The Demise Of The Southern Aristocratic Family

1211 words - 5 pages

Prompt: How does Faulkner use the bond between Benjamin and Candance to reflect the moral ambiguities of the Southern culture?
As we grow up throughout our adolescence and even to a certain extent as adults, we see the world through a closed and fictitious lens. Our innocence and freedom prevent us from seeing the world for what it truly is. Society divides us into the haves and have nots’. For many of us who are privileged, we reminisce of the days of us being trouble makers; we remember the confetti infested birthday parties, the trips to Disney World, and the pranks that we played with our friends. For the less privileged though, their childhood is built around instability and abuse all which lead to acts of rebellion and loss of self-esteem. As a society we are not cognizant of how these emotional downturns and familial upbringings shape people to whom they are in the future. Staying in the lane of what society wants us to be, or maybe what life had consequentially intended for us to be, we often don’t intermingle with people whom we deem to be inferior, yet when we truly look at the scope of our differing personalities, we find vast similarities between us, both physically and spiritually. Faulkner is laying the foundation to the quote that “A man is the essence of his misfortunes. One day you'd think misfortune would get bored, but then time is your ill luck” when discussing the power, aristocracy and the great demise through the lens of a wealthy Southern family, the Compsons. At face, this might appear as a hasty and unwarranted argument, after all how can a family filled with wealth, be comprised of such moral ambiguities? How does each character, from Bengy, Caddy to Quentin, starve for love and attention? Faulkner instigates the argument that as society develops and evolves, we miss our sense of tradition, moral values, social and political perspectives, all while yearning for love when we are precipitated with loss and modification. Bengy, the youngest of the Compson family tree turns to his sister Caddy to fulfill the maternal figure that his mother has been never to him. To Bengy even when he grows older, his passion for his sister never gets out. For him, his sisters represent love, loss and change, and in the grander scheme of things the demise of the last southern aristocratic family, the Compsons.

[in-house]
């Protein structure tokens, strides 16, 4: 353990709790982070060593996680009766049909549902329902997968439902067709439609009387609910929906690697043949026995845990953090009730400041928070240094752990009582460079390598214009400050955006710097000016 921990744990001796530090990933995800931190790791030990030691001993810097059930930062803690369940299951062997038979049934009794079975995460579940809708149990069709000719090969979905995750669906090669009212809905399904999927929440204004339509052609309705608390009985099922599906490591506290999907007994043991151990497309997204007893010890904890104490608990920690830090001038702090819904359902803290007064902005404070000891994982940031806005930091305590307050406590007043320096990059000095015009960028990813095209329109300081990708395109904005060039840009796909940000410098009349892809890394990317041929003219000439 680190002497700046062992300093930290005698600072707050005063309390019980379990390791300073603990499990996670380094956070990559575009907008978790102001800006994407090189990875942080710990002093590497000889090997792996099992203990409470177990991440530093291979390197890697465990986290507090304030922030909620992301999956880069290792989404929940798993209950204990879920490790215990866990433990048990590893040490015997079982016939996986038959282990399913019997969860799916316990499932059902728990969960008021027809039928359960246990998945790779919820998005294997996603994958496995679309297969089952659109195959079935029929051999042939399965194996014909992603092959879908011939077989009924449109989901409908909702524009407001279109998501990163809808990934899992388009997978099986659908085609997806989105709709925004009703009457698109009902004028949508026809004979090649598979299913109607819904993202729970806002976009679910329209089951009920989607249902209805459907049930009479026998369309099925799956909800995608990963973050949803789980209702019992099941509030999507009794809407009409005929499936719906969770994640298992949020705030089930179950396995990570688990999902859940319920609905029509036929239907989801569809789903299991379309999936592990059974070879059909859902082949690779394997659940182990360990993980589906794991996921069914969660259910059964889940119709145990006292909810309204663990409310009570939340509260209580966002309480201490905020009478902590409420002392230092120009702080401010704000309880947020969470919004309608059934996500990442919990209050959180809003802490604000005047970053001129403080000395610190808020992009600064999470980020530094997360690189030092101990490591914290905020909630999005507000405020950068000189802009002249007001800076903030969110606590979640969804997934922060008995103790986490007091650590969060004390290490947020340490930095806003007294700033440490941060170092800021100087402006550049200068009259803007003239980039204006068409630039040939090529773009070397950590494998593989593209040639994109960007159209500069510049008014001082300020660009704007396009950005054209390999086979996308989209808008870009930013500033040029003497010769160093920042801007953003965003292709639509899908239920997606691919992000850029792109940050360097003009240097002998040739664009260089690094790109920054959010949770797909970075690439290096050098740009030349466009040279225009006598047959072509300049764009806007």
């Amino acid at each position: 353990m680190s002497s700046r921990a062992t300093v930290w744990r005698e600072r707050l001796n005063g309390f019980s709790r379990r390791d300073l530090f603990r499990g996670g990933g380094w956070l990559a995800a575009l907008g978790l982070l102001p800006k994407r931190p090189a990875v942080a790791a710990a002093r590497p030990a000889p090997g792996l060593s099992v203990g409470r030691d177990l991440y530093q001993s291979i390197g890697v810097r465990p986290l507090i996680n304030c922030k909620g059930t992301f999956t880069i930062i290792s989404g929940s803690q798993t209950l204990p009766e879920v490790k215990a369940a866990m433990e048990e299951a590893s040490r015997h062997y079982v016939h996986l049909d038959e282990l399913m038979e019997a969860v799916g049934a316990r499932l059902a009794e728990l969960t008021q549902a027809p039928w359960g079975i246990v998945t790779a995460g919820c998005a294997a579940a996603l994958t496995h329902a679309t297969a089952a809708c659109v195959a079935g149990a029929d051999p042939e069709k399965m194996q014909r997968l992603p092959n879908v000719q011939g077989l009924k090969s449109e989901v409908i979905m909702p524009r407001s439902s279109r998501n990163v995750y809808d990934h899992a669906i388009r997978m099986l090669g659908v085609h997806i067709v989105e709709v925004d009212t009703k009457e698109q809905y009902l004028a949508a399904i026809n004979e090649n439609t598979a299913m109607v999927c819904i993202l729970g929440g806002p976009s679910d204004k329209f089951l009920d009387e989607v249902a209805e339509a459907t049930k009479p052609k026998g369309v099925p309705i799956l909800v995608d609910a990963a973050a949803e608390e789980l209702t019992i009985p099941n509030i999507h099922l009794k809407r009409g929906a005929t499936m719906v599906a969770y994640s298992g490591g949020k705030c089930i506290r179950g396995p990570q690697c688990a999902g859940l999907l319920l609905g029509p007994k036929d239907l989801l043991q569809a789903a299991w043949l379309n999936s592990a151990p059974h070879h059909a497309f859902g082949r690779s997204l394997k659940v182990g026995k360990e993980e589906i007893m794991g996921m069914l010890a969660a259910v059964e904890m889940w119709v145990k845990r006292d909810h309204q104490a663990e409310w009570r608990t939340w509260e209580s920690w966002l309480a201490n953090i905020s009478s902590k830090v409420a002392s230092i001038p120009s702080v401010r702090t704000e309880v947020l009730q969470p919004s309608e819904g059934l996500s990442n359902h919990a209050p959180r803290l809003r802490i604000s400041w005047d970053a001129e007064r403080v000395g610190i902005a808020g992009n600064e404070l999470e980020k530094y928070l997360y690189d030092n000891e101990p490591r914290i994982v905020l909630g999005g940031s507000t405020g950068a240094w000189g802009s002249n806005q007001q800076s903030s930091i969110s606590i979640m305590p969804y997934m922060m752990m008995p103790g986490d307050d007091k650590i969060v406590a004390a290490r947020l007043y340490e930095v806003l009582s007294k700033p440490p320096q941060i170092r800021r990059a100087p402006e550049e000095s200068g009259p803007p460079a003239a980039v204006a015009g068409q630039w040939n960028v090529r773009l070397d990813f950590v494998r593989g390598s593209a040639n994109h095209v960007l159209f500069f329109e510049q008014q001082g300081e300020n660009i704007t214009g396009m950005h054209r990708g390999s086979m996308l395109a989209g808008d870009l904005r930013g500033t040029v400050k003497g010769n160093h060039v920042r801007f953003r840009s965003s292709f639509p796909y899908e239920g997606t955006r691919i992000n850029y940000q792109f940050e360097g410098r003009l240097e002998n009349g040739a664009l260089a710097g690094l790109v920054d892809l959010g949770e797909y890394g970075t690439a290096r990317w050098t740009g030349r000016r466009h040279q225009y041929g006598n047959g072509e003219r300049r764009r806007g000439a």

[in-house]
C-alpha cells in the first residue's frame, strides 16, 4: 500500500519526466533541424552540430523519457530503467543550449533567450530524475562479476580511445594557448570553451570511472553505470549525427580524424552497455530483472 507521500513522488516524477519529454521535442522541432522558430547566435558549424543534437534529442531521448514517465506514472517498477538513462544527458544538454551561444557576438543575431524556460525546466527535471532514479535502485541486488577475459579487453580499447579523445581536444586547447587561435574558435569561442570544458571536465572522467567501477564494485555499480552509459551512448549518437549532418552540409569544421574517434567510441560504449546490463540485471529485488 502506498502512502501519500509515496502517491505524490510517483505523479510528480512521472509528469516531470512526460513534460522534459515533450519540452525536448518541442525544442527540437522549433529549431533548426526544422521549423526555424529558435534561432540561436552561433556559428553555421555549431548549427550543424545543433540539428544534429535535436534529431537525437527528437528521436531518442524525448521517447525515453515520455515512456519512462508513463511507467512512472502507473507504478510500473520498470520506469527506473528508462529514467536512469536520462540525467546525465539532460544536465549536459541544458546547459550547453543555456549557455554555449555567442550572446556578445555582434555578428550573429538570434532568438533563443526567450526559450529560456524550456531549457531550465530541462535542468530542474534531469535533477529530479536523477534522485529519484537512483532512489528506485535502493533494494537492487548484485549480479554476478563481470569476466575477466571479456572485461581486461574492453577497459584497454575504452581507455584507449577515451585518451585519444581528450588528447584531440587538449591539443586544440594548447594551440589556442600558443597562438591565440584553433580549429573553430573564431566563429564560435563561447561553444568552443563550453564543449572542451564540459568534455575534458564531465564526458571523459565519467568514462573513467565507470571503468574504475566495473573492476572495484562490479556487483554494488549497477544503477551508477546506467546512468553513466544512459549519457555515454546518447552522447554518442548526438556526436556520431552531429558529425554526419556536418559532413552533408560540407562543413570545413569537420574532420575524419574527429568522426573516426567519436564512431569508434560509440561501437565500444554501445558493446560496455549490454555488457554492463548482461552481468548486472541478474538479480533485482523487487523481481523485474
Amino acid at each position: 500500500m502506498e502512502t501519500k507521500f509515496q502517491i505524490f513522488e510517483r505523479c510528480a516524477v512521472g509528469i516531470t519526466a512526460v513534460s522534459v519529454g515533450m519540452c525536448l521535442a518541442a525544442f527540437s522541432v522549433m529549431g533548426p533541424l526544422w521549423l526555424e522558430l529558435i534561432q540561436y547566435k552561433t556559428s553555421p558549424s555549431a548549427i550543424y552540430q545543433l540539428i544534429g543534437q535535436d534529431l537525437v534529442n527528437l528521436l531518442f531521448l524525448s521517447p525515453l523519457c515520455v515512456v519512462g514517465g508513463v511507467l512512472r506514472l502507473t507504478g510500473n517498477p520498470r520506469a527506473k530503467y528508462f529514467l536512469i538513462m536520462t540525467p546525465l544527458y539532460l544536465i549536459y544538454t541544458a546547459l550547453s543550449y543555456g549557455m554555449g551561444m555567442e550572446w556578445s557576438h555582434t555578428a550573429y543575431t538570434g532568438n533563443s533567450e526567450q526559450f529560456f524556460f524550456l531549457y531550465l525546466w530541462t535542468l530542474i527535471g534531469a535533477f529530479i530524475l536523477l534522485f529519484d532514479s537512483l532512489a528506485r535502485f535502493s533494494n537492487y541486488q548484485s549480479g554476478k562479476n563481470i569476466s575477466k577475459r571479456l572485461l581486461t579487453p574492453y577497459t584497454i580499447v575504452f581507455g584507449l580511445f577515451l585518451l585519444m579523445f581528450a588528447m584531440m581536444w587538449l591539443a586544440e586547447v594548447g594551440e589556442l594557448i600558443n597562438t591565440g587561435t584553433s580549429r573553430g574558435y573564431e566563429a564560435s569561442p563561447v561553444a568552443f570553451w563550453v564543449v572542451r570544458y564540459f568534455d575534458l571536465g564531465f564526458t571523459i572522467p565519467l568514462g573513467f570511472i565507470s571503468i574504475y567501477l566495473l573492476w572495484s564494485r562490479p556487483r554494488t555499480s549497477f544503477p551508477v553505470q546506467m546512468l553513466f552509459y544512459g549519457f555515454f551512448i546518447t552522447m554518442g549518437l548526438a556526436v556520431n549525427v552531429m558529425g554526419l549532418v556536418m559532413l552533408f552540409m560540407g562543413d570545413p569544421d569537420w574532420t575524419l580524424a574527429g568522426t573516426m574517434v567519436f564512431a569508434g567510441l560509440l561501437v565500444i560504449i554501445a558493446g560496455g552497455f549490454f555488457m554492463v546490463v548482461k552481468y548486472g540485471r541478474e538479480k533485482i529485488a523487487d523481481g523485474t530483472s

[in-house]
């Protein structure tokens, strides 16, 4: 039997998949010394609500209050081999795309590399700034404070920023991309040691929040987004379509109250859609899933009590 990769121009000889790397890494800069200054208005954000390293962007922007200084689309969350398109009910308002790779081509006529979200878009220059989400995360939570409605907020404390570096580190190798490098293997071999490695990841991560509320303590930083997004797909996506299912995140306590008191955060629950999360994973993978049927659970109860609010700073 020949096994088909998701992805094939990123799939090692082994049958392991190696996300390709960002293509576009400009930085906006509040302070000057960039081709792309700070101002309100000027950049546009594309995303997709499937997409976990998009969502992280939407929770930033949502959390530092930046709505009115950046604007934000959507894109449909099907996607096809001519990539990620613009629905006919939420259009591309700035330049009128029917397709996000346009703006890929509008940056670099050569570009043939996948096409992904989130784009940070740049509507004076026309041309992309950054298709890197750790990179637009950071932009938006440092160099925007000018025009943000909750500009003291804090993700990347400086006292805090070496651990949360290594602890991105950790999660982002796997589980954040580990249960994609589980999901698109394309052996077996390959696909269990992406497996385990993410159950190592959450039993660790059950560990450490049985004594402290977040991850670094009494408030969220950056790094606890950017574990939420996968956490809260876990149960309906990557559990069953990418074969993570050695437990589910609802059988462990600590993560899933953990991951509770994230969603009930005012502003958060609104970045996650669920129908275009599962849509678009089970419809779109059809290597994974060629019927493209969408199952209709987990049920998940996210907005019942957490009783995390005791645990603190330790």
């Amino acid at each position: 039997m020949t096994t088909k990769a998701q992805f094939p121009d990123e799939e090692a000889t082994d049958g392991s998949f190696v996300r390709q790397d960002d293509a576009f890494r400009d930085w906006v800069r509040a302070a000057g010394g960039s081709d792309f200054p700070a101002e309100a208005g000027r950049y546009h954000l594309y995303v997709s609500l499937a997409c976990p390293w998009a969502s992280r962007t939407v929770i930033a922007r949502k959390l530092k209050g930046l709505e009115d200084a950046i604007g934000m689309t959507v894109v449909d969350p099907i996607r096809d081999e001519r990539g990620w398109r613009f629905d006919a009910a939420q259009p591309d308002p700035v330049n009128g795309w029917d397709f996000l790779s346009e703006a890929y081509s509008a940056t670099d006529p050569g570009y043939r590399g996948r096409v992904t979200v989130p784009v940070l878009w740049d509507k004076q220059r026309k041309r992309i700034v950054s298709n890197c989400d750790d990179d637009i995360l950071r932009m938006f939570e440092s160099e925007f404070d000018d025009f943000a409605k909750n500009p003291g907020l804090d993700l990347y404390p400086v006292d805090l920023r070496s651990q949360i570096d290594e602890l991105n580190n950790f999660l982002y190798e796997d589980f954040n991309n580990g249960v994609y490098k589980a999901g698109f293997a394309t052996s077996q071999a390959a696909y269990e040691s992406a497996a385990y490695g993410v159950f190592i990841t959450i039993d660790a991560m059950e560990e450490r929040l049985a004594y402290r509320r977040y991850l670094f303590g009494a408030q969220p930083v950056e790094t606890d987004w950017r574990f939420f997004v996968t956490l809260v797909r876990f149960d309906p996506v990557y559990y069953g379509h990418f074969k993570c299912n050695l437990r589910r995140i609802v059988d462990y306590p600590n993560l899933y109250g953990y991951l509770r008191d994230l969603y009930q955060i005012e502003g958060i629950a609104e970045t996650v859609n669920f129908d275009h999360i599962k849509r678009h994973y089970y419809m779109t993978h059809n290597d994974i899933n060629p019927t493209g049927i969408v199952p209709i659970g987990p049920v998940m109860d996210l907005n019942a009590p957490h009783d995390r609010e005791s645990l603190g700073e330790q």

From the start of the novel, The Sound and the Fury, Faulkner curtails the role of mom in the Compson family to the sister Caddy. Being the only daughter in the Compsons family, Caddy grows up to fulfill the majority of the maternal needs, especially towards Bengy. Her motherly instincts kick in when the rest of the Compsons derail Bengy for being the lonely and mentally incapable son, when in reality he senses the demise of the Compson family long before anyone else does. Caddy constantly comforts Bengy, telling him “You’ve got your Caddy. Haven’t you got your Caddy?” As a result Bengy becomes codependent towards Caddy, because...

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